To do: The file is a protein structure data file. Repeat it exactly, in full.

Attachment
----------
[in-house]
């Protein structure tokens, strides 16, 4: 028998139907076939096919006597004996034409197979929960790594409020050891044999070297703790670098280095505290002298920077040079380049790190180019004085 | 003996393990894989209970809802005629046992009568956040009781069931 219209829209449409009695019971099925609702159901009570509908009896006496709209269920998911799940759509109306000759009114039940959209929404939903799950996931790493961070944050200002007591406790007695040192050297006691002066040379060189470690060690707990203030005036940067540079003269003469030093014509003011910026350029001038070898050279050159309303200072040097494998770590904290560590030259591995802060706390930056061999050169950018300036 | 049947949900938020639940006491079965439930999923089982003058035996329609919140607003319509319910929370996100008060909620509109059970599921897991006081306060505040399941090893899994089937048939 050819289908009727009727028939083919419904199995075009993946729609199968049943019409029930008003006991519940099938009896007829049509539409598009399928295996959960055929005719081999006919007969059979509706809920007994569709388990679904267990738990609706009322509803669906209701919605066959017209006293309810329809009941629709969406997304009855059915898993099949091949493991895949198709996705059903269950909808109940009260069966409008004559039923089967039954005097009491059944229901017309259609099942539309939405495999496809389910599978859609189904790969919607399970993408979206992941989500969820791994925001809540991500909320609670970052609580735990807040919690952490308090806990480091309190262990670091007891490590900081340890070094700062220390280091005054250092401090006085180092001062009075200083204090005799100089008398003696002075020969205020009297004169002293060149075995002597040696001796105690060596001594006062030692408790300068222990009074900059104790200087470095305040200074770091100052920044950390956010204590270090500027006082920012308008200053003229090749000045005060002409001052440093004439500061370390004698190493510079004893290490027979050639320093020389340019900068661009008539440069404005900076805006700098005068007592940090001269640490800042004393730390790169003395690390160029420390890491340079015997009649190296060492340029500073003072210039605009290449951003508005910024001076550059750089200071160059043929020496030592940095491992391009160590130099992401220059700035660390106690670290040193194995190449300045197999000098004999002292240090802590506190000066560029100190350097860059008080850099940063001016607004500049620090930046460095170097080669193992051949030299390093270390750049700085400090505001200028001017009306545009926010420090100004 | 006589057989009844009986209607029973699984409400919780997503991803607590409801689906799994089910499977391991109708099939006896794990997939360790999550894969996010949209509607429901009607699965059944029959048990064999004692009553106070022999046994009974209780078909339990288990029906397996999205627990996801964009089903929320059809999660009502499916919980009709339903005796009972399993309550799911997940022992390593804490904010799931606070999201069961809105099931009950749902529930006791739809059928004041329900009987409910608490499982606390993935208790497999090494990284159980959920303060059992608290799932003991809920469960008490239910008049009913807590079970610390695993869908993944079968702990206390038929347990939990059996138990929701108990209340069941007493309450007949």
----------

[in-house]
């Protein structure tokens, strides 16, 4: 028998139907076939096919006597004996034409197979929960790594409020050891044999070297703790670098280095505290002298920077040079380049790190180019004085 | 003996393990894989209970809802005629046992009568956040009781069931 219209829209449409009695019971099925609702159901009570509908009896006496709209269920998911799940759509109306000759009114039940959209929404939903799950996931790493961070944050200002007591406790007695040192050297006691002066040379060189470690060690707990203030005036940067540079003269003469030093014509003011910026350029001038070898050279050159309303200072040097494998770590904290560590030259591995802060706390930056061999050169950018300036 | 049947949900938020639940006491079965439930999923089982003058035996329609919140607003319509319910929370996100008060909620509109059970599921897991006081306060505040399941090893899994089937048939 050819289908009727009727028939083919419904199995075009993946729609199968049943019409029930008003006991519940099938009896007829049509539409598009399928295996959960055929005719081999006919007969059979509706809920007994569709388990679904267990738990609706009322509803669906209701919605066959017209006293309810329809009941629709969406997304009855059915898993099949091949493991895949198709996705059903269950909808109940009260069966409008004559039923089967039954005097009491059944229901017309259609099942539309939405495999496809389910599978859609189904790969919607399970993408979206992941989500969820791994925001809540991500909320609670970052609580735990807040919690952490308090806990480091309190262990670091007891490590900081340890070094700062220390280091005054250092401090006085180092001062009075200083204090005799100089008398003696002075020969205020009297004169002293060149075995002597040696001796105690060596001594006062030692408790300068222990009074900059104790200087470095305040200074770091100052920044950390956010204590270090500027006082920012308008200053003229090749000045005060002409001052440093004439500061370390004698190493510079004893290490027979050639320093020389340019900068661009008539440069404005900076805006700098005068007592940090001269640490800042004393730390790169003395690390160029420390890491340079015997009649190296060492340029500073003072210039605009290449951003508005910024001076550059750089200071160059043929020496030592940095491992391009160590130099992401220059700035660390106690670290040193194995190449300045197999000098004999002292240090802590506190000066560029100190350097860059008080850099940063001016607004500049620090930046460095170097080669193992051949030299390093270390750049700085400090505001200028001017009306545009926010420090100004 | 006589057989009844009986209607029973699984409400919780997503991803607590409801689906799994089910499977391991109708099939006896794990997939360790999550894969996010949209509607429901009607699965059944029959048990064999004692009553106070022999046994009974209780078909339990288990029906397996999205627990996801964009089903929320059809999660009502499916919980009709339903005796009972399993309550799911997940022992390593804490904010799931606070999201069961809105099931009950749902529930006791739809059928004041329900009987409910608490499982606390993935208790497999090494990284159980959920303060059992608290799932003991809920469960008490239910008049009913807590079970610390695993869908993944079968702990206390038929347990939990059996138990929701108990209340069941007493309450007949």